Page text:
Aiyah came to Providence from Boston for undergrad at Brown, and during his sophomore year was introduced to Victor Capellan, then deputy superintendent of Central Falls School District. Capellan’s advice to a young student interested in but unfamiliar with the city and its politics: come off College Hill. Capellan introduced Aiyah to then-mayor Angel Taveras, Congressman Cicilline and other elected officials. Aiyah realized, he says, that “this is a place where you can meet and talk to very powerful and influential individuals” – and “as someone who was looking at the policy and politics route, it just made a lot of sense.” He chose to stay in Rhode Island, working in the education and nonprofit sectors. In 2015, he was a founding board member of Millennial RI.

The group spent its first couple of years focusing more on social programming and networking events, throwing happy hours around the city and a “fly sweater party” for the holidays. This year, along with the group’s renaming and Aiyah’s induction as executive director, the group’s focus has pivoted toward fostering relationships with the local business community and building the skills of its membership.

Along with Aiyah’s op-ed, which pushed for ways that businesses could partner with millennials (rather than being killed by them), the group has been working to develop business partnerships designed around discounts and knowledge exchange. This includes partnerships with Social Enterprise Greenhouse (which offers discounts), Teach for America (which makes teachers available for consultation with members who are considering going into education) and Coastway Community Bank (which offers financial workshops and consulting). A membership card is also in the works that will offer discounts to millennials at businesses around the city. The card will “give our members something tangible so that they feel that they’re part of this young professional network and feel that we’re working for them,” says board member Christine DiBiase.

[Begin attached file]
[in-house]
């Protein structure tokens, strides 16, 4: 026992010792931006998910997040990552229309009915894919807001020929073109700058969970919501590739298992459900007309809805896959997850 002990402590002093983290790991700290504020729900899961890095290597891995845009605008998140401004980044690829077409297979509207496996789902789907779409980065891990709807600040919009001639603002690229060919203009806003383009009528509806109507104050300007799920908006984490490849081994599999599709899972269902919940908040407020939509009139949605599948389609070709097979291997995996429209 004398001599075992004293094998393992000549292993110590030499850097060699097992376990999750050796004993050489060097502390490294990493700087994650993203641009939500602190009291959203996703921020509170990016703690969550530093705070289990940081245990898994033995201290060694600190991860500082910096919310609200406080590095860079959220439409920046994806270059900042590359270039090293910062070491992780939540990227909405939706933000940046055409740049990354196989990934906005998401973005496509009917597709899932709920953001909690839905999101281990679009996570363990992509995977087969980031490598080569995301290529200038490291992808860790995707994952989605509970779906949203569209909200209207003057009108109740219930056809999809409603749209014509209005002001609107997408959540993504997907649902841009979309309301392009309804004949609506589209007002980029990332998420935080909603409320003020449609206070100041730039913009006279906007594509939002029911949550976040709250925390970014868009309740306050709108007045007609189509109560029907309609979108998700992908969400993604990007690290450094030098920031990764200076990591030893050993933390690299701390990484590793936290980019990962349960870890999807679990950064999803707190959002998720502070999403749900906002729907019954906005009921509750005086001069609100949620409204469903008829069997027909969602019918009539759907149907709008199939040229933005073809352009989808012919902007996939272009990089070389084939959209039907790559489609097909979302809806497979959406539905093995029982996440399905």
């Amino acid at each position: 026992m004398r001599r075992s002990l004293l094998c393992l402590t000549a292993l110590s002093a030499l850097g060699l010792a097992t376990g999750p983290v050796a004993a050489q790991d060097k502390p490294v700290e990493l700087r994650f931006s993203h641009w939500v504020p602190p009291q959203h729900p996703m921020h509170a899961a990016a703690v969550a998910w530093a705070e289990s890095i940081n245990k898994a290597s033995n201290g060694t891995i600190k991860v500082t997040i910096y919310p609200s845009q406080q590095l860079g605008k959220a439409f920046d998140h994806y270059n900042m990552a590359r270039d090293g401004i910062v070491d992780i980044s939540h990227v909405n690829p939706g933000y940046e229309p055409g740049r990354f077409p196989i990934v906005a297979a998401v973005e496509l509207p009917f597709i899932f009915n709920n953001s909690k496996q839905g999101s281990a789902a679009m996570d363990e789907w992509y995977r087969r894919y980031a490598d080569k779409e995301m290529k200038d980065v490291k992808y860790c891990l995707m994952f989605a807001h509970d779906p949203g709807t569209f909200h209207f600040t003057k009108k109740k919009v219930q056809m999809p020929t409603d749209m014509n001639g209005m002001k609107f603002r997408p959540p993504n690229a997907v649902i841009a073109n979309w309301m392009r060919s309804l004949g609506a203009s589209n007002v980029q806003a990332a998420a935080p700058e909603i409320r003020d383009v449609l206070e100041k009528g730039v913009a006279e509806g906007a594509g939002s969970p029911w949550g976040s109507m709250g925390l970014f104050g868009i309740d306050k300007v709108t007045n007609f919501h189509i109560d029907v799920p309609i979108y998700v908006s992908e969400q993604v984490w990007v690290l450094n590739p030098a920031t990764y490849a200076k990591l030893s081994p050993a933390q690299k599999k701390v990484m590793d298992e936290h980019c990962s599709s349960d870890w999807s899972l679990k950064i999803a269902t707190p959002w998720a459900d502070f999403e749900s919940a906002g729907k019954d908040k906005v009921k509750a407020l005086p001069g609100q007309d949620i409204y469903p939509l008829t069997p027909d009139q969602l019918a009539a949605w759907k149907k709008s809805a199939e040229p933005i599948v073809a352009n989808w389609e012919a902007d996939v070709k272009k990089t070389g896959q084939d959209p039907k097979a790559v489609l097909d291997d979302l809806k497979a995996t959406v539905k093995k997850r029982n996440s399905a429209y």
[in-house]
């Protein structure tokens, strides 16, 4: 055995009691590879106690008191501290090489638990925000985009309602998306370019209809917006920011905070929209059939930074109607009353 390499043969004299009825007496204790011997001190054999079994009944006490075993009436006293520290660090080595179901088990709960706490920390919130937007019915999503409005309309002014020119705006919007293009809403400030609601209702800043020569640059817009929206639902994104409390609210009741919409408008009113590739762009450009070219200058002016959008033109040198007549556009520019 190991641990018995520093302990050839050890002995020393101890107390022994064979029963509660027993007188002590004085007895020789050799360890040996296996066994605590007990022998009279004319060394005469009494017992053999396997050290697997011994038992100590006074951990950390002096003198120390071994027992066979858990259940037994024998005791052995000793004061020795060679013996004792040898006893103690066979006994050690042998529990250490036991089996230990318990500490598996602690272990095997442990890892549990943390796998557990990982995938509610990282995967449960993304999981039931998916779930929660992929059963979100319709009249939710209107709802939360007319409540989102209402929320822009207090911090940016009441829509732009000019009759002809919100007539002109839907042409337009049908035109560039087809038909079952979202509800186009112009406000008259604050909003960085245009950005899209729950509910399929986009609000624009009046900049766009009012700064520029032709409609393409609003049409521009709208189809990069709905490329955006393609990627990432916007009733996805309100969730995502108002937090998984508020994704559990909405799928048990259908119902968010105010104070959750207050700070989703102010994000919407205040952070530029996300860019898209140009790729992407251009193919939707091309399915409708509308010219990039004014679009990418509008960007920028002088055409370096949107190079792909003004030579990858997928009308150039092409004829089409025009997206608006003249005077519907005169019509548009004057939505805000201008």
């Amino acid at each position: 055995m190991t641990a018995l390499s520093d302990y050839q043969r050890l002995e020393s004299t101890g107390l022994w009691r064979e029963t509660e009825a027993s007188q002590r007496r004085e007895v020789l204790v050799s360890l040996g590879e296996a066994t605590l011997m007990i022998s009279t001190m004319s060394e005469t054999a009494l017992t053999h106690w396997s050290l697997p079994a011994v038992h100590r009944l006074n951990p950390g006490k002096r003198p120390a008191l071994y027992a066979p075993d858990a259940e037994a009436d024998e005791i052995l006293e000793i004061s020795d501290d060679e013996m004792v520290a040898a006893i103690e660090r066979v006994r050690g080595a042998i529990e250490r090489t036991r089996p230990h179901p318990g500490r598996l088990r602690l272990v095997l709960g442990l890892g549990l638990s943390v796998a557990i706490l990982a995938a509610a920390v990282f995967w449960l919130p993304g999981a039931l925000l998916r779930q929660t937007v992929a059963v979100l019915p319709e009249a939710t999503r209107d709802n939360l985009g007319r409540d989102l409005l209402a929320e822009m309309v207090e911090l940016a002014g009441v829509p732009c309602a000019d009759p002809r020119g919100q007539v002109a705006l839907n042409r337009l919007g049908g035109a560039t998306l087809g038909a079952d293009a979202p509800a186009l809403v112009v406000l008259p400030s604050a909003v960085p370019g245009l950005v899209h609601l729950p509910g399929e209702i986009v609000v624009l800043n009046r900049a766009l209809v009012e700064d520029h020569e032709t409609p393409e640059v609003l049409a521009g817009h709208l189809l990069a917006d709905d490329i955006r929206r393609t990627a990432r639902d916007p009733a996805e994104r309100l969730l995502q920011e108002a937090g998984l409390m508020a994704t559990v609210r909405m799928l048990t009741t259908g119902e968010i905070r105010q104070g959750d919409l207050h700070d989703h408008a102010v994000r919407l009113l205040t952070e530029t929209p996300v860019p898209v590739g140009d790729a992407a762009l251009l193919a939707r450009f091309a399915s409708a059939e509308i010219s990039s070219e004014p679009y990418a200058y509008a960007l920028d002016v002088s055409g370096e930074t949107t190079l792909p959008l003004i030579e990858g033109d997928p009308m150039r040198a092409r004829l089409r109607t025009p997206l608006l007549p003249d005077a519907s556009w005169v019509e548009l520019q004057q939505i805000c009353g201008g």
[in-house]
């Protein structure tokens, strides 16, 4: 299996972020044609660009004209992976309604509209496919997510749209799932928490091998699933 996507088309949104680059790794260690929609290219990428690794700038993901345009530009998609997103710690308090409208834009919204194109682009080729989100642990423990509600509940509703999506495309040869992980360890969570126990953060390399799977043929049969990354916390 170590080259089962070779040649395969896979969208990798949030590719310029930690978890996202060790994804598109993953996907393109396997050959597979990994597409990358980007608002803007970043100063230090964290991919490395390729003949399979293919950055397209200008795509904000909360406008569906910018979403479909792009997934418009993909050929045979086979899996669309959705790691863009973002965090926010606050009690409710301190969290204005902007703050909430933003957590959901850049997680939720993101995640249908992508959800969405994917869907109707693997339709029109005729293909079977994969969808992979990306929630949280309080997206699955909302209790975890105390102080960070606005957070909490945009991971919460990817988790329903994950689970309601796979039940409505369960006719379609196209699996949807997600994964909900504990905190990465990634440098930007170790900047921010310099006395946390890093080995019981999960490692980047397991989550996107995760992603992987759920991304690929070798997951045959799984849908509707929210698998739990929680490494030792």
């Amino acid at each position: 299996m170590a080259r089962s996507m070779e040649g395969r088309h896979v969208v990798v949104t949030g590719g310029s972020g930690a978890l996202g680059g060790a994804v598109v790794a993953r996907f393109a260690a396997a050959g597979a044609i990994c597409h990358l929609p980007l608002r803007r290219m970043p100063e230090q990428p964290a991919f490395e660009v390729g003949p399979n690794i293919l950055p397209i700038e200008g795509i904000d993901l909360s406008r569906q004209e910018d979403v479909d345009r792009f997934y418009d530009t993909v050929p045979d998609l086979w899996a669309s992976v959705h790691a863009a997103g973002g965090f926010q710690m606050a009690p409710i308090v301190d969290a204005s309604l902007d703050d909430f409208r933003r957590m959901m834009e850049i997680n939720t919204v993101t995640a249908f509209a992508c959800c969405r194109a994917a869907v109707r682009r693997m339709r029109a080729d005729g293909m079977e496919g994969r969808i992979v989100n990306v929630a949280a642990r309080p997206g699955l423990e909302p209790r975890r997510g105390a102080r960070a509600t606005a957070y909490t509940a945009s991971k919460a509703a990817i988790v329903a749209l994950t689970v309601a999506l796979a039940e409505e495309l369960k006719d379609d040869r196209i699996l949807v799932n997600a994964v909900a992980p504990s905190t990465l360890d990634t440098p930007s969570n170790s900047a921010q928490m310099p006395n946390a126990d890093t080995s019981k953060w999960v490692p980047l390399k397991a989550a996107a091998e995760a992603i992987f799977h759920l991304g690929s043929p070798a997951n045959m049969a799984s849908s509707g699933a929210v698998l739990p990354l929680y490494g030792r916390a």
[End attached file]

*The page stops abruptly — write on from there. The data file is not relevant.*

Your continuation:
A judicial law clerk, Christine has been on the twelve-member board for just over a year and now serves as the chair of the fundraising committee. Born and raised in Rhode Island, she spent her college and law school years in Boston. “I didn’t know if I ever was going to come back,” she says. But “I realized how much opportunity there really is for Rhode Island,” professionally and culturally. Millennial RI’s mission “to keep young professionals in Rhode Island” inspired her to join the organization.